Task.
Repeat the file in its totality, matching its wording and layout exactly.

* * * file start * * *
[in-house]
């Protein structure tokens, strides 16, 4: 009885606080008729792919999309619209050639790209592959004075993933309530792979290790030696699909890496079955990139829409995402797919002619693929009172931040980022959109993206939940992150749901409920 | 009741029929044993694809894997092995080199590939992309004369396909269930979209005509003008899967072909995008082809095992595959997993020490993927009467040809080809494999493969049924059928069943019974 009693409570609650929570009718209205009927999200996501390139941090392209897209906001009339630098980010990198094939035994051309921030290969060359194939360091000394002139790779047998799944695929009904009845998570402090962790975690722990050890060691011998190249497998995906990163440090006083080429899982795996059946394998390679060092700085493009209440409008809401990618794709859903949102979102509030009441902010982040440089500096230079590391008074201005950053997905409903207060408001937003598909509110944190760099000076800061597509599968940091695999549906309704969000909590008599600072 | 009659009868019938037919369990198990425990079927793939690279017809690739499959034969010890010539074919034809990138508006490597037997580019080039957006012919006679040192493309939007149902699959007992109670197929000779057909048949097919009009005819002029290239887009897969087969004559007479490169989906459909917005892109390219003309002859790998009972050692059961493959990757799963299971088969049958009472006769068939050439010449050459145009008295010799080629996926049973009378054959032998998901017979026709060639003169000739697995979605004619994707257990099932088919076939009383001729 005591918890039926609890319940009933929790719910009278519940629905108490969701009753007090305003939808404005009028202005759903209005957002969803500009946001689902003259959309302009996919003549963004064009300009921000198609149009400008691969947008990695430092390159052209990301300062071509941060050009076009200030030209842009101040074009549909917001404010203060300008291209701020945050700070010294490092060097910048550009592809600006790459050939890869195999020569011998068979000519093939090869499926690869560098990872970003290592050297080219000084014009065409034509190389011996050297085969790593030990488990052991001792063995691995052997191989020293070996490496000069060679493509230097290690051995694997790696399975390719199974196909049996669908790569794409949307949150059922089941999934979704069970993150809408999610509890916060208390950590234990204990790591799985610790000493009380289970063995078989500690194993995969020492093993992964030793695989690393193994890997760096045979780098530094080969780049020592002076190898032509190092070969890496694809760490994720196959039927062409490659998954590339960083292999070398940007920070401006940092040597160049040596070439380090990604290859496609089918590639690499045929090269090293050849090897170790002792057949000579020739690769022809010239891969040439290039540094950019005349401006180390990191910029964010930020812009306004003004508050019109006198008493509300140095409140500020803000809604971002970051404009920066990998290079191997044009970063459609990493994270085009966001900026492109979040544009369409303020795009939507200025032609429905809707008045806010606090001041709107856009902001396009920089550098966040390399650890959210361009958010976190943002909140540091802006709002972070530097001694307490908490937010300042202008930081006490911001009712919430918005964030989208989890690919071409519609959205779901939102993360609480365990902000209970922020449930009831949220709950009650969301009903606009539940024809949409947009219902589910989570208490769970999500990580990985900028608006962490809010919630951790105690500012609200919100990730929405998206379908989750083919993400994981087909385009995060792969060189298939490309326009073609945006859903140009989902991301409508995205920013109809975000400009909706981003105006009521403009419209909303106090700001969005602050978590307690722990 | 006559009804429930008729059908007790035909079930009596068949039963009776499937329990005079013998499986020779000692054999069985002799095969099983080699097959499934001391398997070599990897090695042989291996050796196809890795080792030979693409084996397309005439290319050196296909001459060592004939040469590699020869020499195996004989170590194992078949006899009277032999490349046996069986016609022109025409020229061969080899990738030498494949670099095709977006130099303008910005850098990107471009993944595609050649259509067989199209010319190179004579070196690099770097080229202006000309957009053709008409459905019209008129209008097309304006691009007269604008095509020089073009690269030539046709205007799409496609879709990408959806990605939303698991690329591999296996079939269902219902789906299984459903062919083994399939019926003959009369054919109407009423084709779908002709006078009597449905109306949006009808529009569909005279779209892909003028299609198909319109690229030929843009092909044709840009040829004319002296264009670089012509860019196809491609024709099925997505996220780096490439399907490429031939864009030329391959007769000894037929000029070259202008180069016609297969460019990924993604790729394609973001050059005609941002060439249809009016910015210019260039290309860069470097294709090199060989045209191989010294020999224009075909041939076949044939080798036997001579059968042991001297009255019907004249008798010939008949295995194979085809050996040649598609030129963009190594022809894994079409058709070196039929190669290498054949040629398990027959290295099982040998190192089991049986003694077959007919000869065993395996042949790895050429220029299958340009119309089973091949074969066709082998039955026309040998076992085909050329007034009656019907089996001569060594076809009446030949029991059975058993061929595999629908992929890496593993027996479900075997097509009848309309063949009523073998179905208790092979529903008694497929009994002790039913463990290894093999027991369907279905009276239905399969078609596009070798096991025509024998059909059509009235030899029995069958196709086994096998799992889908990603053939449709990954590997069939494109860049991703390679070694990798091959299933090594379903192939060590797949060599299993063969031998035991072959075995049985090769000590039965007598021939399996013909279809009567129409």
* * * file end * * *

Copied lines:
[in-house]
């Protein structure tokens, strides 16, 4: 009885606080008729792919999309619209050639790209592959004075993933309530792979290790030696699909890496079955990139829409995402797919002619693929009172931040980022959109993206939940992150749901409920 | 009741029929044993694809894997092995080199590939992309004369396909269930979209005509003008899967072909995008082809095992595959997993020490993927009467040809080809494999493969049924059928069943019974 009693409570609650929570009718209205009927999200996501390139941090392209897209906001009339630098980010990198094939035994051309921030290969060359194939360091000394002139790779047998799944695929009904009845998570402090962790975690722990050890060691011998190249497998995906990163440090006083080429899982795996059946394998390679060092700085493009209440409008809401990618794709859903949102979102509030009441902010982040440089500096230079590391008074201005950053997905409903207060408001937003598909509110944190760099000076800061597509599968940091695999549906309704969000909590008599600072 | 009659009868019938037919369990198990425990079927793939690279017809690739499959034969010890010539074919034809990138508006490597037997580019080039957006012919006679040192493309939007149902699959007992109670197929000779057909048949097919009009005819002029290239887009897969087969004559007479490169989906459909917005892109390219003309002859790998009972050692059961493959990757799963299971088969049958009472006769068939050439010449050459145009008295010799080629996926049973009378054959032998998901017979026709060639003169000739697995979605004619994707257990099932088919076939009383001729 005591918890039926609890319940009933929790719910009278519940629905108490969701009753007090305003939808404005009028202005759903209005957002969803500009946001689902003259959309302009996919003549963004064009300009921000198609149009400008691969947008990695430092390159052209990301300062071509941060050009076009200030030209842009101040074009549909917001404010203060300008291209701020945050700070010294490092060097910048550009592809600006790459050939890869195999020569011998068979000519093939090869499926690869560098990872970003290592050297080219000084014009065409034509190389011996050297085969790593030990488990052991001792063995691995052997191989020293070996490496000069060679493509230097290690051995694997790696399975390719199974196909049996669908790569794409949307949150059922089941999934979704069970993150809408999610509890916060208390950590234990204990790591799985610790000493009380289970063995078989500690194993995969020492093993992964030793695989690393193994890997760096045979780098530094080969780049020592002076190898032509190092070969890496694809760490994720196959039927062409490659998954590339960083292999070398940007920070401006940092040597160049040596070439380090990604290859496609089918590639690499045929090269090293050849090897170790002792057949000579020739690769022809010239891969040439290039540094950019005349401006180390990191910029964010930020812009306004003004508050019109006198008493509300140095409140500020803000809604971002970051404009920066990998290079191997044009970063459609990493994270085009966001900026492109979040544009369409303020795009939507200025032609429905809707008045806010606090001041709107856009902001396009920089550098966040390399650890959210361009958010976190943002909140540091802006709002972070530097001694307490908490937010300042202008930081006490911001009712919430918005964030989208989890690919071409519609959205779901939102993360609480365990902000209970922020449930009831949220709950009650969301009903606009539940024809949409947009219902589910989570208490769970999500990580990985900028608006962490809010919630951790105690500012609200919100990730929405998206379908989750083919993400994981087909385009995060792969060189298939490309326009073609945006859903140009989902991301409508995205920013109809975000400009909706981003105006009521403009419209909303106090700001969005602050978590307690722990 | 006559009804429930008729059908007790035909079930009596068949039963009776499937329990005079013998499986020779000692054999069985002799095969099983080699097959499934001391398997070599990897090695042989291996050796196809890795080792030979693409084996397309005439290319050196296909001459060592004939040469590699020869020499195996004989170590194992078949006899009277032999490349046996069986016609022109025409020229061969080899990738030498494949670099095709977006130099303008910005850098990107471009993944595609050649259509067989199209010319190179004579070196690099770097080229202006000309957009053709008409459905019209008129209008097309304006691009007269604008095509020089073009690269030539046709205007799409496609879709990408959806990605939303698991690329591999296996079939269902219902789906299984459903062919083994399939019926003959009369054919109407009423084709779908002709006078009597449905109306949006009808529009569909005279779209892909003028299609198909319109690229030929843009092909044709840009040829004319002296264009670089012509860019196809491609024709099925997505996220780096490439399907490429031939864009030329391959007769000894037929000029070259202008180069016609297969460019990924993604790729394609973001050059005609941002060439249809009016910015210019260039290309860069470097294709090199060989045209191989010294020999224009075909041939076949044939080798036997001579059968042991001297009255019907004249008798010939008949295995194979085809050996040649598609030129963009190594022809894994079409058709070196039929190669290498054949040629398990027959290295099982040998190192089991049986003694077959007919000869065993395996042949790895050429220029299958340009119309089973091949074969066709082998039955026309040998076992085909050329007034009656019907089996001569060594076809009446030949029991059975058993061929595999629908992929890496593993027996479900075997097509009848309309063949009523073998179905208790092979529903008694497929009994002790039913463990290894093999027991369907279905009276239905399969078609596009070798096991025509024998059909059509009235030899029995069958196709086994096998799992889908990603053939449709990954590997069939494109860049991703390679070694990798091959299933090594379903192939060590797949060599299993063969031998035991072959075995049985090769000590039965007598021939399996013909279809009567129409």